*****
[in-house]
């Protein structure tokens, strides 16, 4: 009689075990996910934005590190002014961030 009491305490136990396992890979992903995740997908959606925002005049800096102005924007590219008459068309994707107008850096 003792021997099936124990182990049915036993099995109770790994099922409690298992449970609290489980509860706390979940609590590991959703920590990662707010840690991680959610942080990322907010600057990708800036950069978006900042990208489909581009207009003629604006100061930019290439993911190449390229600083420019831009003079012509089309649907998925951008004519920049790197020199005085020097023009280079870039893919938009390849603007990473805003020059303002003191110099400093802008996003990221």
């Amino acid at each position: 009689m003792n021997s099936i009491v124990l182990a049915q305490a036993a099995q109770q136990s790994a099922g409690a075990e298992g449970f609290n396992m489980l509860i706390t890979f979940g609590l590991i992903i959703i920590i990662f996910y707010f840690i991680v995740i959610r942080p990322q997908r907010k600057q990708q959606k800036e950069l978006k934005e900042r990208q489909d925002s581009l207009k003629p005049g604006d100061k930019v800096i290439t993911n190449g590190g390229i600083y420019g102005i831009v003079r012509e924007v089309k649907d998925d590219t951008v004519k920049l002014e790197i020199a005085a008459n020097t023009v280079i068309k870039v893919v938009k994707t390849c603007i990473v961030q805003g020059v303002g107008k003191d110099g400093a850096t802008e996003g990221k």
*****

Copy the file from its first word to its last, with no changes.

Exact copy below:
[in-house]
């Protein structure tokens, strides 16, 4: 009689075990996910934005590190002014961030 009491305490136990396992890979992903995740997908959606925002005049800096102005924007590219008459068309994707107008850096 003792021997099936124990182990049915036993099995109770790994099922409690298992449970609290489980509860706390979940609590590991959703920590990662707010840690991680959610942080990322907010600057990708800036950069978006900042990208489909581009207009003629604006100061930019290439993911190449390229600083420019831009003079012509089309649907998925951008004519920049790197020199005085020097023009280079870039893919938009390849603007990473805003020059303002003191110099400093802008996003990221």
């Amino acid at each position: 009689m003792n021997s099936i009491v124990l182990a049915q305490a036993a099995q109770q136990s790994a099922g409690a075990e298992g449970f609290n396992m489980l509860i706390t890979f979940g609590l590991i992903i959703i920590i990662f996910y707010f840690i991680v995740i959610r942080p990322q997908r907010k600057q990708q959606k800036e950069l978006k934005e900042r990208q489909d925002s581009l207009k003629p005049g604006d100061k930019v800096i290439t993911n190449g590190g390229i600083y420019g102005i831009v003079r012509e924007v089309k649907d998925d590219t951008v004519k920049l002014e790197i020199a005085a008459n020097t023009v280079i068309k870039v893919v938009k994707t390849c603007i990473v961030q805003g020059v303002g107008k003191d110099g400093a850096t802008e996003g990221k």